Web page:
The Wide-Ranging Effects of Cloud Computing and the Sharing Economy on Corporate Reorganizations
The ever-increasing efficiencies offered by the Cloud and the sharing economy will continue to cause massive disruptions across a variety of industries, leading to significant strategic, operational and financial distress at companies operating within those areas.
It is particularly important to note that the companies and industries affected by these advances will in no way be limited to businesses that compete directly with tech companies, but rather, that the effects of these efficiencies will be felt across the entire value chain of most industries, including both B2B and B2C organizations.
It is imperative to their long-term survival, that companies understand the dynamics of these shifts, and plan accordingly. Likewise, it is imperative that a company — especially one in distress, or contemplating pre-emptive measures to avoid distress — retain a restructuring advisor who understands these dynamics, the magnitude and direction of these trends, and the first, second and third order effects these developments may have on the company over the next several years in order to align the capital structure accordingly.
I believe the biggest mistake a company can make is to not properly anticipate the effects of these shifts on its business, or to simply look at these shifts via a “static” lens (i.e. focusing on shifts have already occurred) verses a “dynamic” lens that evaluates how the ongoing shifts will evolve in the future.
The Definitions of Cloud Computing and the Sharing Economy
Cloud Computing is generally defined as the delivery of on-demand computing services (including software, data processing, database management, storage, servers, and analytics) over the Internet. Companies offering these services are known as cloud providers, and typically charge based on usage, similar to utilities such as electricity or water.
Because these providers deliver services on an as-needed basis, they dramatically lower the cost of these services, eliminate capital outlays, remove the need for dedicated IT teams, ensure 24/7 reliability, and provide cutting edge performance in terms of speed, upgrades and everything else needed by a user.
Similarly, the Sharing Economy is loosely defined as a business model where individuals rent assets owned by someone else on a very short-term basis, either directly (like AirBnB, which allows owners to monetize their homes when not in use by them), or on a service basis (such as Uber or Lyft, which allow owners to monetize their vehicle as a personal taxi service based on their own availability).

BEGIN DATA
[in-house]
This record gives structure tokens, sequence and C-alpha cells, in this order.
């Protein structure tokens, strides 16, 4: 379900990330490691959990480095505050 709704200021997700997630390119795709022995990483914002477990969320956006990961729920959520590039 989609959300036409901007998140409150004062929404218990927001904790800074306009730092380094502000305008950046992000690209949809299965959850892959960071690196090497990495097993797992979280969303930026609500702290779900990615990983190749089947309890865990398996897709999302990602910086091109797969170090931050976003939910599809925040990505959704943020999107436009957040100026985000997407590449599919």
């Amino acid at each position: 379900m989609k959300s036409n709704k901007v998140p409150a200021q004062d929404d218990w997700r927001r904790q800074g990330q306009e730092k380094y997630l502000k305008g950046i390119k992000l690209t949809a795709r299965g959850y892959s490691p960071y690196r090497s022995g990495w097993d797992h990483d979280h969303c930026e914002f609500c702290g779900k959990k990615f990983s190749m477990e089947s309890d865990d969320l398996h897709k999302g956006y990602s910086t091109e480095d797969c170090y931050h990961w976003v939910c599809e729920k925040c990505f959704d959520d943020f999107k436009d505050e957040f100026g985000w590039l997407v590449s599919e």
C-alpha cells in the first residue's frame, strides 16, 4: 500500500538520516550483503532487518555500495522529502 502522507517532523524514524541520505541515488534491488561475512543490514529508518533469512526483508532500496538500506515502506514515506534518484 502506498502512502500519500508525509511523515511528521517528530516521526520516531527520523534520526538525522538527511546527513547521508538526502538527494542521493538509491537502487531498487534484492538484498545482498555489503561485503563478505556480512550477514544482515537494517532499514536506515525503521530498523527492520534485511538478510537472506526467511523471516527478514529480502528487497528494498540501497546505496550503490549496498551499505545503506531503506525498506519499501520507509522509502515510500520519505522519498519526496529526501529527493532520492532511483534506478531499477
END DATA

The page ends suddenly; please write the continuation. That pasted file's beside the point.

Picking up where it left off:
Although sharing models have existed throughout history, the pervasiveness mobile devices has made it significantly easier for owners and those seeking to use these assets to find each other. This has led to the creation of a new class of services known as “Peer-to-Peer” (P2P) to complement (and compete with) the existing B2B and B2C models.
As a result, though dramatically different in form, cloud computing and the sharing economy have one thing in common: by dramatically increasing the utilization rates for hardware, they decrease the demand for that hardware.
The Nature of Efficiency and the Threat of Creative Destruction
Creative destruction, a term coined by legendary Austrian economist Joseph Schumpeter in 1942, describes the “process of industrial mutation that incessantly revolutionizes the economic structure from within, incessantly destroying the old one, incessantly creating a new one.” The net effect is that this process rewards innovations and punishes less efficient ways of deploying resources. The process can be a death sentence for some companies, though the overall trend for society is progress, growth and higher standards of living.
Some historical examples of creative destruction include personal computers decimating typewriters, automobiles decimating the horse and carriage, CDs decimating sales of vinyl music, and then being decimated themselves by MP3 and digital music players.